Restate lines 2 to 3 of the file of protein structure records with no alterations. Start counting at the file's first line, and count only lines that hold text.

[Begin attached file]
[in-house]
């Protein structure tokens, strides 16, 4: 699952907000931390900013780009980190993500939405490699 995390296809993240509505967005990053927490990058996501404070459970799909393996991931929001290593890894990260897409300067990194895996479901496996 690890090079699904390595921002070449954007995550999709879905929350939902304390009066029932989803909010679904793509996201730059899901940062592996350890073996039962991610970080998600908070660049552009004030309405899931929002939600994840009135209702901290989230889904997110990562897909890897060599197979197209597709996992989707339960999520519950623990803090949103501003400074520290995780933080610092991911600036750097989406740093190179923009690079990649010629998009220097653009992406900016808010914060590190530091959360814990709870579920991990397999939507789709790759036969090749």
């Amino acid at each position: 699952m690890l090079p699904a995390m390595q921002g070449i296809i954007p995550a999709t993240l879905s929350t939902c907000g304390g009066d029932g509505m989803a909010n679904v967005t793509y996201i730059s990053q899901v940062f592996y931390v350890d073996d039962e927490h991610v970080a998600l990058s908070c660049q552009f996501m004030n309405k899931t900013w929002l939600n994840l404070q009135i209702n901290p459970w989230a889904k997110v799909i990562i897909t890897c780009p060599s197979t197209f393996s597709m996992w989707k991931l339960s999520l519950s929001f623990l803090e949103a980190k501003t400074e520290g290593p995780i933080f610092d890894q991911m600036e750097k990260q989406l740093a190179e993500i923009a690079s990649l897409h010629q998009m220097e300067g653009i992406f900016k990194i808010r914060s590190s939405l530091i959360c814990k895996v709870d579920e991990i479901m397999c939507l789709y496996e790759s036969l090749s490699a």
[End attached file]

């Protein structure tokens, strides 16, 4: 699952907000931390900013780009980190993500939405490699 995390296809993240509505967005990053927490990058996501404070459970799909393996991931929001290593890894990260897409300067990194895996479901496996 690890090079699904390595921002070449954007995550999709879905929350939902304390009066029932989803909010679904793509996201730059899901940062592996350890073996039962991610970080998600908070660049552009004030309405899931929002939600994840009135209702901290989230889904997110990562897909890897060599197979197209597709996992989707339960999520519950623990803090949103501003400074520290995780933080610092991911600036750097989406740093190179923009690079990649010629998009220097653009992406900016808010914060590190530091959360814990709870579920991990397999939507789709790759036969090749």
């Amino acid at each position: 699952m690890l090079p699904a995390m390595q921002g070449i296809i954007p995550a999709t993240l879905s929350t939902c907000g304390g009066d029932g509505m989803a909010n679904v967005t793509y996201i730059s990053q899901v940062f592996y931390v350890d073996d039962e927490h991610v970080a998600l990058s908070c660049q552009f996501m004030n309405k899931t900013w929002l939600n994840l404070q009135i209702n901290p459970w989230a889904k997110v799909i990562i897909t890897c780009p060599s197979t197209f393996s597709m996992w989707k991931l339960s999520l519950s929001f623990l803090e949103a980190k501003t400074e520290g290593p995780i933080f610092d890894q991911m600036e750097k990260q989406l740093a190179e993500i923009a690079s990649l897409h010629q998009m220097e300067g653009i992406f900016k990194i808010r914060s590190s939405l530091i959360c814990k895996v709870d579920e991990i479901m397999c939507l789709y496996e790759s036969l090749s490699a």